The Nelson A. Rockefeller Center for Public Policy and the Social Sciences

Katie Casson '23 RGLP Reflection: The Importance of Leaving the Comfort Zone

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Unlike what seems like many of my peers, the culture shock of going to college on the east coast terrified and challenged me but I have never once regretted the transition and I am excited to keep pushing myself into such situations. I am from a small town in Colorado and grew up in a rather intense religious bubble that became stifling and downright harmful to my young queer self. I had grown accustomed to this little bubble and although in many ways I did not quite fit in, I was comfortable and considered colleges close to my home. Deciding to go to school outside of this town and travel half-way across the country into a comparatively liberal, diverse, and more open campus environment was a really tricky adjustment. I said (and continue to say) ignorant or miseducated statements every day and have learned to ask questions and accept gentle guidance as I re-learn much of what I was taught growing up. When I first got to college these were more major such as the idea that as a queer person I am deserving of rights and respect and everyone around me despite religious, political, or cultural backgrounds is deserving of the same. At home this was unfortunately not the popular belief. When I talk with my friends from high school who married young and never chose to leave the little bubble, I can clearly see the power that expanding my mind to cultural diversity had on my life.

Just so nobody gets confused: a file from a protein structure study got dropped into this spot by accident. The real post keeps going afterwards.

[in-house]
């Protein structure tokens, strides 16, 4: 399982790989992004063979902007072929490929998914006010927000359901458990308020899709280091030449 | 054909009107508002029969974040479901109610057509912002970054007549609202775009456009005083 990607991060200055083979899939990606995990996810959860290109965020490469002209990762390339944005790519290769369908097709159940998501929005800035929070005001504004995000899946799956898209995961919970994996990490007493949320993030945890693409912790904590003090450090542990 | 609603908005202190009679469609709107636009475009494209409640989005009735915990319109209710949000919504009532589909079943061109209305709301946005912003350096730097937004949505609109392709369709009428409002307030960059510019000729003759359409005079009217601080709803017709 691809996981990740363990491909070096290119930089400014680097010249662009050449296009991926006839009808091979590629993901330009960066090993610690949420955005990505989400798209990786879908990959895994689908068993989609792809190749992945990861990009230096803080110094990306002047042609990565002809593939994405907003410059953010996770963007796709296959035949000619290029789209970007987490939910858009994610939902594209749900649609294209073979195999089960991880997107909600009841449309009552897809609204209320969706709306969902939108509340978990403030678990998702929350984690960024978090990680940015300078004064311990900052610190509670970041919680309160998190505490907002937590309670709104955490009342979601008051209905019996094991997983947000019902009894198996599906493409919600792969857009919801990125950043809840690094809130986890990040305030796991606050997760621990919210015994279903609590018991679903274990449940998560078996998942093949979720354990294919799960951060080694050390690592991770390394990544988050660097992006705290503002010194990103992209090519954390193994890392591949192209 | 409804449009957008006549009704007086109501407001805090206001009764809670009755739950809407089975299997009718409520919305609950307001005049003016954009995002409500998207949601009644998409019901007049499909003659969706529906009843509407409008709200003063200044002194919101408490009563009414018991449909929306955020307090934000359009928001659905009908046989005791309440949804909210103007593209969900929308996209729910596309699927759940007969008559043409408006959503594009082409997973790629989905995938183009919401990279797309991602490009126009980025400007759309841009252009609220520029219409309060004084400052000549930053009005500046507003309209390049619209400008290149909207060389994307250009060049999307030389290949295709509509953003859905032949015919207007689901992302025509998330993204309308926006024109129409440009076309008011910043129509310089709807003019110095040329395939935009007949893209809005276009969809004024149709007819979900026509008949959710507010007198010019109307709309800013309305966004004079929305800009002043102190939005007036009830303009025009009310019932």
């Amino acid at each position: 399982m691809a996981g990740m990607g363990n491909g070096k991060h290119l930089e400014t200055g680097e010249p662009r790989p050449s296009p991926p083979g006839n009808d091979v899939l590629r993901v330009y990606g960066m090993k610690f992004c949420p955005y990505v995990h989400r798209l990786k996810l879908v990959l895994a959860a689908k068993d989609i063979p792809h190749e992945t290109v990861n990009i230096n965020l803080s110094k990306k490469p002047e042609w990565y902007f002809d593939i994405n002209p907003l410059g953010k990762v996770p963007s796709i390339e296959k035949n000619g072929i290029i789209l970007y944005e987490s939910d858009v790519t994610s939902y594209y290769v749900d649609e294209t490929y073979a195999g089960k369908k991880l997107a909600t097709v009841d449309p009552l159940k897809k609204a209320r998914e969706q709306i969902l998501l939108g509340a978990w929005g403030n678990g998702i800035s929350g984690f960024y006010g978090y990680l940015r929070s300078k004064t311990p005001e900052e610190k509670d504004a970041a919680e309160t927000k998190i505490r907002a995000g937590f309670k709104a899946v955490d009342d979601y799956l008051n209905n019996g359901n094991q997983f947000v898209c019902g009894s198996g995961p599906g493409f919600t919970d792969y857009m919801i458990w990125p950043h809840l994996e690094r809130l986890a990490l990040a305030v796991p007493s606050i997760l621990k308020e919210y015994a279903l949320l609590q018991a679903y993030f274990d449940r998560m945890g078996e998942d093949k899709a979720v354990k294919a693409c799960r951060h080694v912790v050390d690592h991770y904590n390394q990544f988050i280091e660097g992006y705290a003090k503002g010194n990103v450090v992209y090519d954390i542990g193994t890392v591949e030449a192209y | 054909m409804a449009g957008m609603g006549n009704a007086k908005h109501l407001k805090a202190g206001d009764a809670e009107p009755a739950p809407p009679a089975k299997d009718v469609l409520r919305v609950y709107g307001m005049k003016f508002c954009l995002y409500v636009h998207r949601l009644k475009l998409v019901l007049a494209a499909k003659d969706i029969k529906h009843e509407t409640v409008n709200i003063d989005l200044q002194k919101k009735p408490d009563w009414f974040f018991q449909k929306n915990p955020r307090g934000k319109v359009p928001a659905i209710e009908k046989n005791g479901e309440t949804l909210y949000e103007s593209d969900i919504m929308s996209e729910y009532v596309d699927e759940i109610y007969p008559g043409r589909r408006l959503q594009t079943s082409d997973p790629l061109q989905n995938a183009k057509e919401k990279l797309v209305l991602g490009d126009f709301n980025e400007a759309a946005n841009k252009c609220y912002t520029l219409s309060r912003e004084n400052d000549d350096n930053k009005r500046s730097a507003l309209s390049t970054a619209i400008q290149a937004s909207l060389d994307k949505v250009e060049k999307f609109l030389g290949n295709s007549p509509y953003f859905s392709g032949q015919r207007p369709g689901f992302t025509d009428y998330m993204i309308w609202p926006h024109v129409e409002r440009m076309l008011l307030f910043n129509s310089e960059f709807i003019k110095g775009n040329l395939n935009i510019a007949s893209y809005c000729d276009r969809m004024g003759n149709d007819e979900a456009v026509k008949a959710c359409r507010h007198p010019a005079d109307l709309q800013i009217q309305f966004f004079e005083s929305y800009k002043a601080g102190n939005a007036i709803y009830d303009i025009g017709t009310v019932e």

One thing that I really got stuck in during my first 18 years was the lack of ambiguity on almost all problems. There was a deep seeded hatred of what was qualified as “the world” and even considering the ideas or beliefs in that category was sinful. This included much of science (such as evolution or vaccines) as well as political and social world views outside that which was commonly accepted. Ambiguity did not exist. All things were categorized as evil or not evil and subjectivity/relativity were not afforded to anything or anyone. I’ve been tirelessly working to deconstruct the mindset that people or ideas can be categorized as evil and much of the world exists in a sort of gray middle-ground because going forward as a productive member of society and hopefully an effective leader I must be able to live within such a middle ground. There will be things I cannot answer and ideas I cannot fully dismiss or fully accept, and I want to continue to be comfortable in such an unnatural state. 

Written by Katie Casson, a member of the Spring 2021 Cohort of the Rockefeller Global Leadership Program

The Nelson A. Rockefeller Center for Public Policy and the Social Sciences